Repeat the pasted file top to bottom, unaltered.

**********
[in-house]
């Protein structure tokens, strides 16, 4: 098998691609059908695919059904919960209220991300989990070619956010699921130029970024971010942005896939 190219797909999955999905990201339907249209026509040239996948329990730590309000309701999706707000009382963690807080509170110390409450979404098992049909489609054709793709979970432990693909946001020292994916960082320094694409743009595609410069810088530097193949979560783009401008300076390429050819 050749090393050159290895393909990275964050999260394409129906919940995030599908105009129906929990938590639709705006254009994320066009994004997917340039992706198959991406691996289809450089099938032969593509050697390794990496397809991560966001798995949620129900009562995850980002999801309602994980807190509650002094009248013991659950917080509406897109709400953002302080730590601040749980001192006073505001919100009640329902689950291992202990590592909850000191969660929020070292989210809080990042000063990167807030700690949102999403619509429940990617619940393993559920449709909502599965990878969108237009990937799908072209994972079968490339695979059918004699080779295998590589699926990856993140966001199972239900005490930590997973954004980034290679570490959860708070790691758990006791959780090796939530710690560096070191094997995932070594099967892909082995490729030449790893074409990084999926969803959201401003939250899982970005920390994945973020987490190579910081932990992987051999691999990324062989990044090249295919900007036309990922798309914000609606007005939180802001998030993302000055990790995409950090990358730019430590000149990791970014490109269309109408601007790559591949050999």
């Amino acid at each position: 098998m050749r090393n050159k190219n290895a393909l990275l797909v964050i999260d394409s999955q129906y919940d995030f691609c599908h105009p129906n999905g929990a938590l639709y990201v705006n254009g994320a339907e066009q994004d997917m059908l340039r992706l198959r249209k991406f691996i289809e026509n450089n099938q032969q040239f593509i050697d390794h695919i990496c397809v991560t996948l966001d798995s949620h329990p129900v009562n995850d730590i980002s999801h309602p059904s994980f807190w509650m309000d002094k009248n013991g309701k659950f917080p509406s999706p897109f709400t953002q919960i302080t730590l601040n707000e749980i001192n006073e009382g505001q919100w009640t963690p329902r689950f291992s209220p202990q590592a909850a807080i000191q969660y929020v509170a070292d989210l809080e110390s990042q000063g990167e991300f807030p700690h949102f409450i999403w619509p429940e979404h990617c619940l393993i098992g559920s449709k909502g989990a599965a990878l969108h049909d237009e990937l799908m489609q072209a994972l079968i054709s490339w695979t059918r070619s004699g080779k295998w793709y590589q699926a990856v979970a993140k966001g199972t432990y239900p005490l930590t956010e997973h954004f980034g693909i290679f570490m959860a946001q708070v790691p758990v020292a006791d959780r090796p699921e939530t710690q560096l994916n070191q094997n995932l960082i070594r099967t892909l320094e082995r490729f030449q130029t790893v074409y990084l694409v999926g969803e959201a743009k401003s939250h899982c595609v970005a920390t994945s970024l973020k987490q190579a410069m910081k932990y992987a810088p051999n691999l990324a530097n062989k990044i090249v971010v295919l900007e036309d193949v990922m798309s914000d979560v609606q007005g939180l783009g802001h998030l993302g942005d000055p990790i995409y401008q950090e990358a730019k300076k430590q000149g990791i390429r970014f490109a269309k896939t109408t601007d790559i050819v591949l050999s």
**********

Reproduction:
[in-house]
């Protein structure tokens, strides 16, 4: 098998691609059908695919059904919960209220991300989990070619956010699921130029970024971010942005896939 190219797909999955999905990201339907249209026509040239996948329990730590309000309701999706707000009382963690807080509170110390409450979404098992049909489609054709793709979970432990693909946001020292994916960082320094694409743009595609410069810088530097193949979560783009401008300076390429050819 050749090393050159290895393909990275964050999260394409129906919940995030599908105009129906929990938590639709705006254009994320066009994004997917340039992706198959991406691996289809450089099938032969593509050697390794990496397809991560966001798995949620129900009562995850980002999801309602994980807190509650002094009248013991659950917080509406897109709400953002302080730590601040749980001192006073505001919100009640329902689950291992202990590592909850000191969660929020070292989210809080990042000063990167807030700690949102999403619509429940990617619940393993559920449709909502599965990878969108237009990937799908072209994972079968490339695979059918004699080779295998590589699926990856993140966001199972239900005490930590997973954004980034290679570490959860708070790691758990006791959780090796939530710690560096070191094997995932070594099967892909082995490729030449790893074409990084999926969803959201401003939250899982970005920390994945973020987490190579910081932990992987051999691999990324062989990044090249295919900007036309990922798309914000609606007005939180802001998030993302000055990790995409950090990358730019430590000149990791970014490109269309109408601007790559591949050999």
């Amino acid at each position: 098998m050749r090393n050159k190219n290895a393909l990275l797909v964050i999260d394409s999955q129906y919940d995030f691609c599908h105009p129906n999905g929990a938590l639709y990201v705006n254009g994320a339907e066009q994004d997917m059908l340039r992706l198959r249209k991406f691996i289809e026509n450089n099938q032969q040239f593509i050697d390794h695919i990496c397809v991560t996948l966001d798995s949620h329990p129900v009562n995850d730590i980002s999801h309602p059904s994980f807190w509650m309000d002094k009248n013991g309701k659950f917080p509406s999706p897109f709400t953002q919960i302080t730590l601040n707000e749980i001192n006073e009382g505001q919100w009640t963690p329902r689950f291992s209220p202990q590592a909850a807080i000191q969660y929020v509170a070292d989210l809080e110390s990042q000063g990167e991300f807030p700690h949102f409450i999403w619509p429940e979404h990617c619940l393993i098992g559920s449709k909502g989990a599965a990878l969108h049909d237009e990937l799908m489609q072209a994972l079968i054709s490339w695979t059918r070619s004699g080779k295998w793709y590589q699926a990856v979970a993140k966001g199972t432990y239900p005490l930590t956010e997973h954004f980034g693909i290679f570490m959860a946001q708070v790691p758990v020292a006791d959780r090796p699921e939530t710690q560096l994916n070191q094997n995932l960082i070594r099967t892909l320094e082995r490729f030449q130029t790893v074409y990084l694409v999926g969803e959201a743009k401003s939250h899982c595609v970005a920390t994945s970024l973020k987490q190579a410069m910081k932990y992987a810088p051999n691999l990324a530097n062989k990044i090249v971010v295919l900007e036309d193949v990922m798309s914000d979560v609606q007005g939180l783009g802001h998030l993302g942005d000055p990790i995409y401008q950090e990358a730019k300076k430590q000149g990791i390429r970014f490109a269309k896939t109408t601007d790559i050819v591949l050999s």